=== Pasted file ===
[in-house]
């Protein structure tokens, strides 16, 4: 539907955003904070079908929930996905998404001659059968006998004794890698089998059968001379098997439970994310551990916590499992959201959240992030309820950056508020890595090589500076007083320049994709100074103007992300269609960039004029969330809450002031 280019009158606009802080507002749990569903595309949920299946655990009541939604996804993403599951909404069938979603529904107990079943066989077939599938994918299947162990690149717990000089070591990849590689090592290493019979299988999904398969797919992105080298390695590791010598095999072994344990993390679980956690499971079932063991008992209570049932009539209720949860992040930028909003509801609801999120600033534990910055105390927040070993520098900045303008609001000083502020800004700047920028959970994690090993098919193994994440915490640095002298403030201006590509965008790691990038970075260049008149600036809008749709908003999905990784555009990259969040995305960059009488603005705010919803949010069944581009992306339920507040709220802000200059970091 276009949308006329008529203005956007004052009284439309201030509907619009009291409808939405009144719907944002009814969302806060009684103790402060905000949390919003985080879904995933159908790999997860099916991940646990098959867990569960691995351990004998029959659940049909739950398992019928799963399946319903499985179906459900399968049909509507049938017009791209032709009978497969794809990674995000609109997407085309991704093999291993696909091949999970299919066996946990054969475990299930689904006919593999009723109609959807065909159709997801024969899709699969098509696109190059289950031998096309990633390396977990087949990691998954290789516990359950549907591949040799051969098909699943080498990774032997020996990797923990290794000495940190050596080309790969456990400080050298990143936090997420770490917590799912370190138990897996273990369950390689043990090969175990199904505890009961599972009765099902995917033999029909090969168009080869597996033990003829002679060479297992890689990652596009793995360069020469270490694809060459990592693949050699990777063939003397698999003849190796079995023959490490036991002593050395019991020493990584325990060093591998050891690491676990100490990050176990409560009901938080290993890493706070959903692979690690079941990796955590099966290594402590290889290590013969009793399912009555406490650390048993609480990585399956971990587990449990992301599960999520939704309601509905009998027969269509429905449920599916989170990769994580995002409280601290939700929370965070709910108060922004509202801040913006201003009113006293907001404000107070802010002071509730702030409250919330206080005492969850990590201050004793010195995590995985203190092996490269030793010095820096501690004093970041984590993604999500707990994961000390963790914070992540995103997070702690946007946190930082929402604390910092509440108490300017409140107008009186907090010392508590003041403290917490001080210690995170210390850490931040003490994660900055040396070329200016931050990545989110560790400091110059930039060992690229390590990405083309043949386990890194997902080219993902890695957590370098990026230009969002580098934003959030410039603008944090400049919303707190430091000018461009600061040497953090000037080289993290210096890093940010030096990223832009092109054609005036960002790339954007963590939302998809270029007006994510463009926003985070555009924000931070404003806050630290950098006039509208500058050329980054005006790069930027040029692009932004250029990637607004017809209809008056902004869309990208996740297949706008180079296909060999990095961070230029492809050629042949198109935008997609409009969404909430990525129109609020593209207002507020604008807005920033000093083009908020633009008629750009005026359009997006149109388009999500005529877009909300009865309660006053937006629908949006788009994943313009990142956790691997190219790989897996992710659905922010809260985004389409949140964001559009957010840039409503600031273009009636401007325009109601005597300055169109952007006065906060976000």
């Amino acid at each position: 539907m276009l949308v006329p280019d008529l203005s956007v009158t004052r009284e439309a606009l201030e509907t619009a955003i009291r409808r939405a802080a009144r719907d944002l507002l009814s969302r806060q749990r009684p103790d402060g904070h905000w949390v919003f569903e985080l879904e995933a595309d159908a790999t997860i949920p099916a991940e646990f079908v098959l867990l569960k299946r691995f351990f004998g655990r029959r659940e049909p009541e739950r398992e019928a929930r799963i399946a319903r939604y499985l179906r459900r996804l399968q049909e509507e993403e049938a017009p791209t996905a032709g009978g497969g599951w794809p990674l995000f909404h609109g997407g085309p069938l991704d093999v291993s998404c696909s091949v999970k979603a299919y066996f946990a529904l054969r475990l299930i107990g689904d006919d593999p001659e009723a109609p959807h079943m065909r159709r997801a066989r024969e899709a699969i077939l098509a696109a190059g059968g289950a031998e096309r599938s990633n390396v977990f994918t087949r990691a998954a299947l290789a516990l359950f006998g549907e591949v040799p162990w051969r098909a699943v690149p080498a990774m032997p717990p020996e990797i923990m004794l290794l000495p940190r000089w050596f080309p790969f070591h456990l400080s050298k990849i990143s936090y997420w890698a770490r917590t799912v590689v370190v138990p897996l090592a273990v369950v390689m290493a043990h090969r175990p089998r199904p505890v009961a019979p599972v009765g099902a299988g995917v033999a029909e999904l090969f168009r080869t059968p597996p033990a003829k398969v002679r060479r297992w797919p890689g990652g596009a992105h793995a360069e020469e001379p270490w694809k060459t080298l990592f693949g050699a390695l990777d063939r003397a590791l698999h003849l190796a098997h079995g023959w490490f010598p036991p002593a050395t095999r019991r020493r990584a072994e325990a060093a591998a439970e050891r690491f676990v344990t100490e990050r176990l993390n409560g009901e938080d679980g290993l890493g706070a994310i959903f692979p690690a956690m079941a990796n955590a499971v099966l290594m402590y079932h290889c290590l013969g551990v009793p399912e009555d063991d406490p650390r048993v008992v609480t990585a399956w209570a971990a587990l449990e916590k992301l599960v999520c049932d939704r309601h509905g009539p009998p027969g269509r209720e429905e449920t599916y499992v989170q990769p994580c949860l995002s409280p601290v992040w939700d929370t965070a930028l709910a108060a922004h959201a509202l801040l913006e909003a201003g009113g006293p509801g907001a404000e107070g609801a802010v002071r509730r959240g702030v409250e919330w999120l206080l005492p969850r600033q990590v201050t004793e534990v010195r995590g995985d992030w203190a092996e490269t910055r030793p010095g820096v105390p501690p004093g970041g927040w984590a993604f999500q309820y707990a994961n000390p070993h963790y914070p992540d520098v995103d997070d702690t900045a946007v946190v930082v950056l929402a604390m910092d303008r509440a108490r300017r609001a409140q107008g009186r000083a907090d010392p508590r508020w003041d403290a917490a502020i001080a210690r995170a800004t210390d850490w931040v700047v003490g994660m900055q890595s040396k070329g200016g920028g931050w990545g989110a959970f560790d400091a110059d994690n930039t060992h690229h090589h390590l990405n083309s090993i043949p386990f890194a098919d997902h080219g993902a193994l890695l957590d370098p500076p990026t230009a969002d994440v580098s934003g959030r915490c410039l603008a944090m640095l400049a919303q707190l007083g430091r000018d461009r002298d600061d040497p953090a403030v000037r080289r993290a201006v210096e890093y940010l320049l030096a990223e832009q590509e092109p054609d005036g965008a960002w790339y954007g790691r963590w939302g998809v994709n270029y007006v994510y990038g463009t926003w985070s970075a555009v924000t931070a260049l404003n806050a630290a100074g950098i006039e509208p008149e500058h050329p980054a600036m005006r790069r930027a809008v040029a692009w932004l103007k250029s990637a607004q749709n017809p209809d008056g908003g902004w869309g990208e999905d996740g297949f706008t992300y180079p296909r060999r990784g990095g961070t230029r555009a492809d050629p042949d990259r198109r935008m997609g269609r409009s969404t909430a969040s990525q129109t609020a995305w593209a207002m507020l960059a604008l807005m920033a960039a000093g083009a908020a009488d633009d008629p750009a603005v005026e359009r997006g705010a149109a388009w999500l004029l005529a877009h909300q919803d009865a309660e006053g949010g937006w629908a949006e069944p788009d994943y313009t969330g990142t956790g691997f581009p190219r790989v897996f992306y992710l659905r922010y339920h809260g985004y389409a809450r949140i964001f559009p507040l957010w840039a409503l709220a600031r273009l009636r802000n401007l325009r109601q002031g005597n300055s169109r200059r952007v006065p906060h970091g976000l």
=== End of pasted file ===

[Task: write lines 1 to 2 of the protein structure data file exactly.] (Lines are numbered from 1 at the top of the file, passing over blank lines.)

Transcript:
[in-house]
């Protein structure tokens, strides 16, 4: 539907955003904070079908929930996905998404001659059968006998004794890698089998059968001379098997439970994310551990916590499992959201959240992030309820950056508020890595090589500076007083320049994709100074103007992300269609960039004029969330809450002031 280019009158606009802080507002749990569903595309949920299946655990009541939604996804993403599951909404069938979603529904107990079943066989077939599938994918299947162990690149717990000089070591990849590689090592290493019979299988999904398969797919992105080298390695590791010598095999072994344990993390679980956690499971079932063991008992209570049932009539209720949860992040930028909003509801609801999120600033534990910055105390927040070993520098900045303008609001000083502020800004700047920028959970994690090993098919193994994440915490640095002298403030201006590509965008790691990038970075260049008149600036809008749709908003999905990784555009990259969040995305960059009488603005705010919803949010069944581009992306339920507040709220802000200059970091 276009949308006329008529203005956007004052009284439309201030509907619009009291409808939405009144719907944002009814969302806060009684103790402060905000949390919003985080879904995933159908790999997860099916991940646990098959867990569960691995351990004998029959659940049909739950398992019928799963399946319903499985179906459900399968049909509507049938017009791209032709009978497969794809990674995000609109997407085309991704093999291993696909091949999970299919066996946990054969475990299930689904006919593999009723109609959807065909159709997801024969899709699969098509696109190059289950031998096309990633390396977990087949990691998954290789516990359950549907591949040799051969098909699943080498990774032997020996990797923990290794000495940190050596080309790969456990400080050298990143936090997420770490917590799912370190138990897996273990369950390689043990090969175990199904505890009961599972009765099902995917033999029909090969168009080869597996033990003829002679060479297992890689990652596009793995360069020469270490694809060459990592693949050699990777063939003397698999003849190796079995023959490490036991002593050395019991020493990584325990060093591998050891690491676990100490990050176990409560009901938080290993890493706070959903692979690690079941990796955590099966290594402590290889290590013969009793399912009555406490650390048993609480990585399956971990587990449990992301599960999520939704309601509905009998027969269509429905449920599916989170990769994580995002409280601290939700929370965070709910108060922004509202801040913006201003009113006293907001404000107070802010002071509730702030409250919330206080005492969850990590201050004793010195995590995985203190092996490269030793010095820096501690004093970041984590993604999500707990994961000390963790914070992540995103997070702690946007946190930082929402604390910092509440108490300017409140107008009186907090010392508590003041403290917490001080210690995170210390850490931040003490994660900055040396070329200016931050990545989110560790400091110059930039060992690229390590990405083309043949386990890194997902080219993902890695957590370098990026230009969002580098934003959030410039603008944090400049919303707190430091000018461009600061040497953090000037080289993290210096890093940010030096990223832009092109054609005036960002790339954007963590939302998809270029007006994510463009926003985070555009924000931070404003806050630290950098006039509208500058050329980054005006790069930027040029692009932004250029990637607004017809209809008056902004869309990208996740297949706008180079296909060999990095961070230029492809050629042949198109935008997609409009969404909430990525129109609020593209207002507020604008807005920033000093083009908020633009008629750009005026359009997006149109388009999500005529877009909300009865309660006053937006629908949006788009994943313009990142956790691997190219790989897996992710659905922010809260985004389409949140964001559009957010840039409503600031273009009636401007325009109601005597300055169109952007006065906060976000």